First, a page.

India's Military Riddled with Security Issues

One would think that testing for security flaws and embedded malware would be de rigeur for components used in military applications, right? Especially if those components come from a country with which one has a history of military conflict? The answer for India, apparently, is definitive: “Nope!”

The Hindu Times is reporting that the Indian army’s communications system is “riddled with security flaws” and infested with nasty malware of Chinese origin that could disrupt communications and spy on military activities.

Yikes. This is a country with nukes and a lot of irons in the fire when it comes to borders and skirmishes and territories and everything else.

The paper noted that thousands of military documents are housed in vulnerable systems. “War plans would be protected by hundreds of firewalls but there are enough sensitive documents that can be stolen,” said Indian Air Force chief Fali Major, speaking to the Times. “The attackers can crash your systems and corrupt your data by gaining full control of computers.”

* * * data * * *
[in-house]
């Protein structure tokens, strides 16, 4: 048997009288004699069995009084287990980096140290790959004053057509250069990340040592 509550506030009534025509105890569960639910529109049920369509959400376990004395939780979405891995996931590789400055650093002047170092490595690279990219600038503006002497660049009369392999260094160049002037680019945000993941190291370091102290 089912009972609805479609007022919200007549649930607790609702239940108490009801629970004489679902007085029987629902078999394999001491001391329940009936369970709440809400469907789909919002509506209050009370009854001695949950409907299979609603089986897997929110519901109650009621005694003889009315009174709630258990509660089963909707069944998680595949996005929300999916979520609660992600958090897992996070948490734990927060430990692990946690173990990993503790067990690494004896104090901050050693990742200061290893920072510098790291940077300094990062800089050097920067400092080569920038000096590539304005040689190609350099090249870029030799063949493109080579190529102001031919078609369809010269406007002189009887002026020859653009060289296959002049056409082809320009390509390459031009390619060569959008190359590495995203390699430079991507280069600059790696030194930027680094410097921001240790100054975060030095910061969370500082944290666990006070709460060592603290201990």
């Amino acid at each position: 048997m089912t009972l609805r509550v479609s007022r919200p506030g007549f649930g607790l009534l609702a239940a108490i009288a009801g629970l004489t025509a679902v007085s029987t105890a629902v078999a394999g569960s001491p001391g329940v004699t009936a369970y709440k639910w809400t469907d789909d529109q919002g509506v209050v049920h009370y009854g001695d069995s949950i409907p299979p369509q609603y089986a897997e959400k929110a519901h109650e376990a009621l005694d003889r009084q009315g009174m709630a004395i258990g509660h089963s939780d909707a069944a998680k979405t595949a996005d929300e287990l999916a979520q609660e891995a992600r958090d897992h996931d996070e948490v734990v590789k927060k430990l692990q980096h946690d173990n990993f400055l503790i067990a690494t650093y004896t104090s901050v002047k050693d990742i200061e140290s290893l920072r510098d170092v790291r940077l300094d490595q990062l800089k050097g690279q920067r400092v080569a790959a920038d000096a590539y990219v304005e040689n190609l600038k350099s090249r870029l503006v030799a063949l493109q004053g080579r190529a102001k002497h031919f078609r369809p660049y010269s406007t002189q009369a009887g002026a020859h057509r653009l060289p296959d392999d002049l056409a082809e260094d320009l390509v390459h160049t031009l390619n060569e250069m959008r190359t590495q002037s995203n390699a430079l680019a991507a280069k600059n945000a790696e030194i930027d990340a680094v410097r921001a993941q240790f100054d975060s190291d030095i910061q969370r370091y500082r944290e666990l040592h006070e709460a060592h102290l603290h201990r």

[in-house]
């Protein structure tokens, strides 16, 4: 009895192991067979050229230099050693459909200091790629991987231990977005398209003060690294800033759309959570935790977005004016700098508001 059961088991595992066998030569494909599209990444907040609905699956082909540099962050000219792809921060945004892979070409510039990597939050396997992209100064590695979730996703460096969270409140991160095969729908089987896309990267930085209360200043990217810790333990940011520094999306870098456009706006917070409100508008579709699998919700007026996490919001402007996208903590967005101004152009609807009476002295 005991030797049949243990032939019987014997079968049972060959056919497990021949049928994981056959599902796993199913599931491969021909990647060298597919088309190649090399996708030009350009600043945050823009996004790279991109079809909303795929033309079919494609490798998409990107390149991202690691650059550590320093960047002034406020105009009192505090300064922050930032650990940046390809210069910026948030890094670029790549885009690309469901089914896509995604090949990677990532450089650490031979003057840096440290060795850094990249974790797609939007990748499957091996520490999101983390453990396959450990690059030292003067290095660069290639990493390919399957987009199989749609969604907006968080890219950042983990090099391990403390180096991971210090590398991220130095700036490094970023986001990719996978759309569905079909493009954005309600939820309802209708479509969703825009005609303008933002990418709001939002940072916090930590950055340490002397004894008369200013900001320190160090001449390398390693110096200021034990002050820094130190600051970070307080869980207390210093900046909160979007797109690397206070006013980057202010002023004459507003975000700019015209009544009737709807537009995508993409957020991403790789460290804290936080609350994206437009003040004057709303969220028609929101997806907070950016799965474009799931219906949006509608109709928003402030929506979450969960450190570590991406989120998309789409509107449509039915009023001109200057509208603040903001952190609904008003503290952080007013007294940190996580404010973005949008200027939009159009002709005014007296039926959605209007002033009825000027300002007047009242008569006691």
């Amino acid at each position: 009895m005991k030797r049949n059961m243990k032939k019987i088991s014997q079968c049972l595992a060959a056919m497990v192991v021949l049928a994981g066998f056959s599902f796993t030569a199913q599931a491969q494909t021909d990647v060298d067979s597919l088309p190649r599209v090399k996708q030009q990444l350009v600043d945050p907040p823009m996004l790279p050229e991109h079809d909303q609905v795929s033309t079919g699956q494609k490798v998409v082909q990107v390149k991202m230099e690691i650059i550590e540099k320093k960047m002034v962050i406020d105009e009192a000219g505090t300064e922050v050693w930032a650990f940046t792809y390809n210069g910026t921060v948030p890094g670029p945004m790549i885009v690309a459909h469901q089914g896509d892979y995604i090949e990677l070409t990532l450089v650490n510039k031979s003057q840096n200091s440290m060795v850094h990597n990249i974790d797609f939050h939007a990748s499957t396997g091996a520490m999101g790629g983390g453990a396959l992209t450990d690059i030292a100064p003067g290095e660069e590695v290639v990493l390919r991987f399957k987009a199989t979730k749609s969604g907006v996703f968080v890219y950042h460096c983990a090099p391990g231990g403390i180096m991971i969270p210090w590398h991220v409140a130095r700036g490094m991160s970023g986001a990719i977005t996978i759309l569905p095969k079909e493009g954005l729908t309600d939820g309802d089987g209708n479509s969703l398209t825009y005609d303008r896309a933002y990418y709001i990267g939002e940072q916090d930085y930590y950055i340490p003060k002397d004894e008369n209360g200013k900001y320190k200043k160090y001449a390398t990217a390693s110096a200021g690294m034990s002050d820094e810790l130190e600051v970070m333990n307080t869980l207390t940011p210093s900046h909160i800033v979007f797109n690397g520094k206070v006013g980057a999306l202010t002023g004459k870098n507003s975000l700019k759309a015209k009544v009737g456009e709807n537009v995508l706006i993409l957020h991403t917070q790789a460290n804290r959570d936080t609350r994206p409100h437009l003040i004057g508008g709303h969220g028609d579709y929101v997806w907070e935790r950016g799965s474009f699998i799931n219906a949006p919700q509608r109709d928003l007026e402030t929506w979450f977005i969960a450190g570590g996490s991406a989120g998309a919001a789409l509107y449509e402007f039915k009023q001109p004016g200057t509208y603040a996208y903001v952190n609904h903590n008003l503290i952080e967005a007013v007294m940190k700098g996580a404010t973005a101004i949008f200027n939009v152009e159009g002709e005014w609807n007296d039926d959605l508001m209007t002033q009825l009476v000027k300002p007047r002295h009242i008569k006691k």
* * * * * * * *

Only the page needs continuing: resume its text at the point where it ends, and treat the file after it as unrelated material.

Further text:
Oh well if that’s all…

But wait, there’s more!

“This has been compounded by the fact that origin of a large amount of electronic circuitry being used in communication equipment is of Chinese origin,” reads a report prepared by the Army Design Bureau (ADB).

Most advanced nations have laboratories that check communication and IT equipment for malware before installing it, the report noted. However, what’s good for the goose isn’t good for the gander, in this case.

“Even the US is deeply worried about systems being infected with Chinese malware,” Rakshit Tandon, a cybersecurity researcher, told the Times.

Yes, even the US, with its hackable elections and everything, even WE don’t use Chinese components without testing them first.

“India is extremely vulnerable to such attacks, and the military needs to evolve very stringent testing methodology to make sure hardware and software systems are not compromised,” Tandon added.

The ADB report offers a wish list for rectifying the situation, starting with “military-grade security,” which would seem to be self-evident.

Also on the list: Software-based encryption, developing a “hardened, indigenous OS” in-house for extra security, and “all-in-one communication handsets” that will do away with the need to carry multiple devices.

The report attempts to assuage fears by noting that “the army realizes the threat. It had set a target of one year to develop the capability for ‘high assurance testing’ to check the hardware for ‘embedded malware, backdoors and hidden processes’ that hackers could abuse.”

Yet we must ask the question: In the age of cyber-warfare, how is it possible that one of the world’s major democracies and major economies, not to mention a major nuclear power, can be this vulnerable? 

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